UF/IFAS Okeechobee County Extension Service

458 Highway 98 North

Okeechobee, FL 34972-2578

Phone: (863) 763-6469

E- mail: indianco@ufl.edu

December 17, 2003

Feature Article - for release the week of December 21, 2003

Dan Culbert - Extension Horticulture Agent

Kiss Karefully with Mistletoe

Mistletoe has been used as a Yuletide decoration for centuries. The soft leaves of this woody plant, with its dark green, oval shapes and occasional white berries, symbolize peace and love.  Many customs and beliefs have carried over to its use at Christmas time - most notably to encourage passion by way of kissing.  Hanging up a branch with white berries was a subtle challenge to kiss the unsuspecting (or suspecting) individual who stood beneath it.

Use this plant carefully as a holiday decoration - it is poisonous if eaten.  Its danger also extends to the tree host - it robs the tree of water and nutrients and speeds up the decline of older trees. Todayís column looks at these issues, and gives some suggestions on how to harvest, prepare and safely display this Christmas favorite.

Mistletoe is not like typical plants, which obtain support, water and nutrients from the soil in which they grow. Mistletoe is a parasite which lives in the tops of trees. Look for round green branches in treetops - mistletoe is often found in mature laurel or water oaks and other hardwood trees. Along Park Avenue in downtown Okeechobee, there are several oaks that are now showing this unusual plant.

The "roots" of mistletoe penetrate the treeís bark and enter the wood of a tree. After established, mistletoe grows very quickly and can live for about ten years.  Eventually the host tree is weakened and can decline in health.  Pruning mistletoe branches from mature trees may reduce this drain on the host oak.  Be sure to make the pruning cut at least six inches below the point of attachment

The appearance of these green plants growing on dormant trees was certainly noted by ancient peoples, and magical powers were associated with mistletoe.  It was considered the plant of peace, and enemies met under it and reconciled their differences

Today, mistletoe remains a desirable decoration of the holiday season.  Most people think of its attractive white berries and evergreen foliage in this decorating context and are surprised to hear that it is harmful to trees.  Floridians can combine holiday decoration activity with maintaining tree health.  Mistletoe harvested for the holiday season can reduce the amount in landscape trees. I prefer to use a pruning pole to remove this plant from trees, while in rural areas others have resorted to carefully shooting off the topmost mistletoe branches.

Fresh cut sprigs can be keep longer under refrigeration before being prepared for decorative use.  Using thin wire to wrap the ends of short cuttings, a bunch can be finished  off with a red ribbon, and is ready to hang over a door way.  Mist your mistletoe daily to keep it fresh looking.  Do not place it directly above a heater, stove, fireplace, or where there is dry heat. This will cause it to dry up much more quickly.

Although mistletoe is associated with many ancient beliefs and medicinal virtues, current research has not shown if the plant has dependable therapeutic value.  It is best to have a healthy regard for the plant's known toxic potential. That may mean that in homes with curious pets or young children that a plastic or fabric replica may be a safer way to enjoy Mistletoe at Christmas.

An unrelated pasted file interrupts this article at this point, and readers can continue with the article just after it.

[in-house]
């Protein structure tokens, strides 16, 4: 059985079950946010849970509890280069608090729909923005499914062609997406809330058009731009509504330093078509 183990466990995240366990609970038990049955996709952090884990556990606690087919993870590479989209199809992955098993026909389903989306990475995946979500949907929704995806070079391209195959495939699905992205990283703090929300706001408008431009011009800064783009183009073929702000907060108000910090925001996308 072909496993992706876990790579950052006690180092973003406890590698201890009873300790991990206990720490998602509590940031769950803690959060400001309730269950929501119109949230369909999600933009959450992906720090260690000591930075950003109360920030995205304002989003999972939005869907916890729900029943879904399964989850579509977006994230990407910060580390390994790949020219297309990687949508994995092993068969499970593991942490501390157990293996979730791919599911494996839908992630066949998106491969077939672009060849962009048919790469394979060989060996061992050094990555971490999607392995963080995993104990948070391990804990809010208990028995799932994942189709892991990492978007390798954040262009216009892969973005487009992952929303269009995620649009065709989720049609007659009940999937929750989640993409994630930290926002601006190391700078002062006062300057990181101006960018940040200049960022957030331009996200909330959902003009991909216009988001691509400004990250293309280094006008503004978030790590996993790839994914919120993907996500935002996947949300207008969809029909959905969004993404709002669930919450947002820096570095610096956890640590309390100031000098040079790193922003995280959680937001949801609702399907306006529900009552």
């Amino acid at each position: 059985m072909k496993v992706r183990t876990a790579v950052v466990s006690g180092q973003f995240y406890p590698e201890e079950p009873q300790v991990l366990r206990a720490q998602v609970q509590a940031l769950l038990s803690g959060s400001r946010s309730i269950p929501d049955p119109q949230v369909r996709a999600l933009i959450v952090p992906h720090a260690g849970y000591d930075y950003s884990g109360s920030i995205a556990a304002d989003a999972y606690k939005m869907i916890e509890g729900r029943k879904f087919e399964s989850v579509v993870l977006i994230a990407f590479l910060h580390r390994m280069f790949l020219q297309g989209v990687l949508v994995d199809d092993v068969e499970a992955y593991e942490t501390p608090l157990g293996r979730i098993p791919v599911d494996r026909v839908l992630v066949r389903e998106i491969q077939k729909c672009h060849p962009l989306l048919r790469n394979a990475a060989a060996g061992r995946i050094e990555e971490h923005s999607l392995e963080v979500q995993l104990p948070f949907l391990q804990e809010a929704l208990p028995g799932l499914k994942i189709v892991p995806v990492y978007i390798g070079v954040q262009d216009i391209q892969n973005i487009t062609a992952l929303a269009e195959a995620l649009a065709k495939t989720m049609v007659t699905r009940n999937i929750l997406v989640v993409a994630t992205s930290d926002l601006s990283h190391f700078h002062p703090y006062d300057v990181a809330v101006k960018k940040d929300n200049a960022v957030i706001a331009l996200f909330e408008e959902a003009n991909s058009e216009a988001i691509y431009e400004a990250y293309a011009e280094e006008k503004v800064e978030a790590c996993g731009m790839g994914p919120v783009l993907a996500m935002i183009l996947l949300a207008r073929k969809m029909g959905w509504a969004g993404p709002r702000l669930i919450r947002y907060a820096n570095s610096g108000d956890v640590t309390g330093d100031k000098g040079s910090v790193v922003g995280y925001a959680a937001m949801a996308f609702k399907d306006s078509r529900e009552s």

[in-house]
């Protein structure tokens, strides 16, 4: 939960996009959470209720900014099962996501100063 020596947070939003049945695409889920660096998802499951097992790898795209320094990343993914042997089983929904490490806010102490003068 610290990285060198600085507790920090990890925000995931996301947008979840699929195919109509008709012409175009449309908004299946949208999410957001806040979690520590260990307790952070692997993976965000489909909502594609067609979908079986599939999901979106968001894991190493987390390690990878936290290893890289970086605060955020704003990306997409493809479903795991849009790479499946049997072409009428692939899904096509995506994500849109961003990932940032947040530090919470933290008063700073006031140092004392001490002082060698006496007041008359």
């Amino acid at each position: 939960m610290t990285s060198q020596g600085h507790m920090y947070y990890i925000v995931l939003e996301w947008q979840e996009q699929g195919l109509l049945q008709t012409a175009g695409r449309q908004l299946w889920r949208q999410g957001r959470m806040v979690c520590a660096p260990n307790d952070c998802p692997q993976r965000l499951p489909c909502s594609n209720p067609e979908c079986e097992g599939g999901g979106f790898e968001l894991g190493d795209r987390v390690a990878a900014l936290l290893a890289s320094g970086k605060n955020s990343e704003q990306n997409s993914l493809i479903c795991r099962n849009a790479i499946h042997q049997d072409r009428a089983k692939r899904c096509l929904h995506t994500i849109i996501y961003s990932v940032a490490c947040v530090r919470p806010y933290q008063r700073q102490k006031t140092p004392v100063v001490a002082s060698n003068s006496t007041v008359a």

Step-by-step instructions on how to assemble a holiday mistletoe bouquet decoration are posted below.  If you need additional information on mistletoe, call or stop by our office at 458 Hwy 98 North in Okeechobee.  Our phone number is (863) 763-6469 and you can email us at okeechobee@ufl.edu.  Happy Holidays!

 

Trade names, where used, are given for the purpose of providing specific information. They do not constitute an endorsement or guarantee of products named, nor does it imply criticism of products not named. The Florida Cooperative Extension Service - Institute of Food and Agricultural Sciences is an equal opportunity/affirmative action employer authorized to provide research, educational information, and other services to individuals and institutions that function without regard to race, color, sex, age, handicap, or national origin. Florida Cooperative Extension Service / IFAS /University of Florida.

Make your own mistletoe holiday decoration as follows:

A large branch of mistletoe can make many decorative sprigs.  

 

Cut into leafy stems 8 - 12 inches. long.

Choose 2-4 choice stems for each bundle.

 

Three branches clustered together.

 

Use thin (florist) to wrap the ends together - keep them tight!

 

 

Use a heavy wire to make a hanging hook if no wall hook or nail is available to hang the finished product.

 

Cut  a 12 inch length of ribbon.

Self curling ribbon works well.

 

Tie ribbon in center of stems.

 

 

Add another ribbon if desired!

REFERENCES

Culbert, Daniel F. "Mistletoe for the Holidays". Vero Beach Press Journal, December 18. 1994.

ibid. "Holidays are Sealed with Mistletoe." Okeechobee: UF/IFAS Extension Service, 12/20/2006 http://okeechobee.ifas.ufl.edu/News%20columns/mistletoe.htm 

Geils, Brian. The Mistletoe Center. Flagstaff: Rocky Mountain Research Station, December, 2001. http://www.rms.nau.edu/mistletoe/ .

Sawyer, John H. "Mistletoe, Friend or Foe". Dr. Bobís Gardening Tips. Gainesville: UF/IFAS Extension Service, November 10, 1997.  http://hort.ifas.ufl.edu/gt/mistletoe/mistletoe.htm

Suszynski, Barbara. How Mistletoe Works. 2003. http://people.howstuffworks.com/mistletoe1.htm

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